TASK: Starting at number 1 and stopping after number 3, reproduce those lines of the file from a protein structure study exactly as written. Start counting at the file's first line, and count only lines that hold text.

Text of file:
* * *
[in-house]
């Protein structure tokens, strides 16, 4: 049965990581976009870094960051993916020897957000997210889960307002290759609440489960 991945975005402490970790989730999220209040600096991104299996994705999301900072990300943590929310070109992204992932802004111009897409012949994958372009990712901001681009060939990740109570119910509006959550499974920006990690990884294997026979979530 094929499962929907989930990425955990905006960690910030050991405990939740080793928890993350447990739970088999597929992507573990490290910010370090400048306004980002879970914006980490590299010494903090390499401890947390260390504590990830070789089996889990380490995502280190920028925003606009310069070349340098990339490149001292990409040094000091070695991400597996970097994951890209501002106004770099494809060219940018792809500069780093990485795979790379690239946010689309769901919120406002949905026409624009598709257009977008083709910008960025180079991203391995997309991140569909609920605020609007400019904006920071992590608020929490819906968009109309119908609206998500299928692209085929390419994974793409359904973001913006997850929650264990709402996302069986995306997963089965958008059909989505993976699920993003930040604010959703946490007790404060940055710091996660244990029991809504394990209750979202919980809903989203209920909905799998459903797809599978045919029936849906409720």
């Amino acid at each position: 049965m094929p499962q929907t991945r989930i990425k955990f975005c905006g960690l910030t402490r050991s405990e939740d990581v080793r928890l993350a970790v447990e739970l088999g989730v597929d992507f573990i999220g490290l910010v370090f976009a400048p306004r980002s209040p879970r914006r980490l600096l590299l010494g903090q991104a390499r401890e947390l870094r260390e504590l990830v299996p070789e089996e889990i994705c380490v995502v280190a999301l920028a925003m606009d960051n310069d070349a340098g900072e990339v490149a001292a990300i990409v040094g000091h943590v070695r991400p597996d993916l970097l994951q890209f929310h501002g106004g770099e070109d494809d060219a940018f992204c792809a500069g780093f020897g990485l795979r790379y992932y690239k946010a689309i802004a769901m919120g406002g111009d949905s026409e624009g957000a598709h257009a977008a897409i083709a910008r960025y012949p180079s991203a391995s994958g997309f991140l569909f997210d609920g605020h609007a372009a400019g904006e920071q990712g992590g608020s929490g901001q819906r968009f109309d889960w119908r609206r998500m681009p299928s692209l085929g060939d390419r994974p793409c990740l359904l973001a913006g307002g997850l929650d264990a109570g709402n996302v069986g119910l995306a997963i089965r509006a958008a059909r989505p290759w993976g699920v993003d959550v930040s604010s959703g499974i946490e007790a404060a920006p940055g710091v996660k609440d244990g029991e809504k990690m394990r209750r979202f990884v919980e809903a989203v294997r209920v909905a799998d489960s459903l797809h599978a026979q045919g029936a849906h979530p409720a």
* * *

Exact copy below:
[in-house]
């Protein structure tokens, strides 16, 4: 049965990581976009870094960051993916020897957000997210889960307002290759609440489960 991945975005402490970790989730999220209040600096991104299996994705999301900072990300943590929310070109992204992932802004111009897409012949994958372009990712901001681009060939990740109570119910509006959550499974920006990690990884294997026979979530 094929499962929907989930990425955990905006960690910030050991405990939740080793928890993350447990739970088999597929992507573990490290910010370090400048306004980002879970914006980490590299010494903090390499401890947390260390504590990830070789089996889990380490995502280190920028925003606009310069070349340098990339490149001292990409040094000091070695991400597996970097994951890209501002106004770099494809060219940018792809500069780093990485795979790379690239946010689309769901919120406002949905026409624009598709257009977008083709910008960025180079991203391995997309991140569909609920605020609007400019904006920071992590608020929490819906968009109309119908609206998500299928692209085929390419994974793409359904973001913006997850929650264990709402996302069986995306997963089965958008059909989505993976699920993003930040604010959703946490007790404060940055710091996660244990029991809504394990209750979202919980809903989203209920909905799998459903797809599978045919029936849906409720």
């Amino acid at each position: 049965m094929p499962q929907t991945r989930i990425k955990f975005c905006g960690l910030t402490r050991s405990e939740d990581v080793r928890l993350a970790v447990e739970l088999g989730v597929d992507f573990i999220g490290l910010v370090f976009a400048p306004r980002s209040p879970r914006r980490l600096l590299l010494g903090q991104a390499r401890e947390l870094r260390e504590l990830v299996p070789e089996e889990i994705c380490v995502v280190a999301l920028a925003m606009d960051n310069d070349a340098g900072e990339v490149a001292a990300i990409v040094g000091h943590v070695r991400p597996d993916l970097l994951q890209f929310h501002g106004g770099e070109d494809d060219a940018f992204c792809a500069g780093f020897g990485l795979r790379y992932y690239k946010a689309i802004a769901m919120g406002g111009d949905s026409e624009g957000a598709h257009a977008a897409i083709a910008r960025y012949p180079s991203a391995s994958g997309f991140l569909f997210d609920g605020h609007a372009a400019g904006e920071q990712g992590g608020s929490g901001q819906r968009f109309d889960w119908r609206r998500m681009p299928s692209l085929g060939d390419r994974p793409c990740l359904l973001a913006g307002g997850l929650d264990a109570g709402n996302v069986g119910l995306a997963i089965r509006a958008a059909r989505p290759w993976g699920v993003d959550v930040s604010s959703g499974i946490e007790a404060a920006p940055g710091v996660k609440d244990g029991e809504k990690m394990r209750r979202f990884v919980e809903a989203v294997r209920v909905a799998d489960s459903l797809h599978a026979q045919g029936a849906h979530p409720a």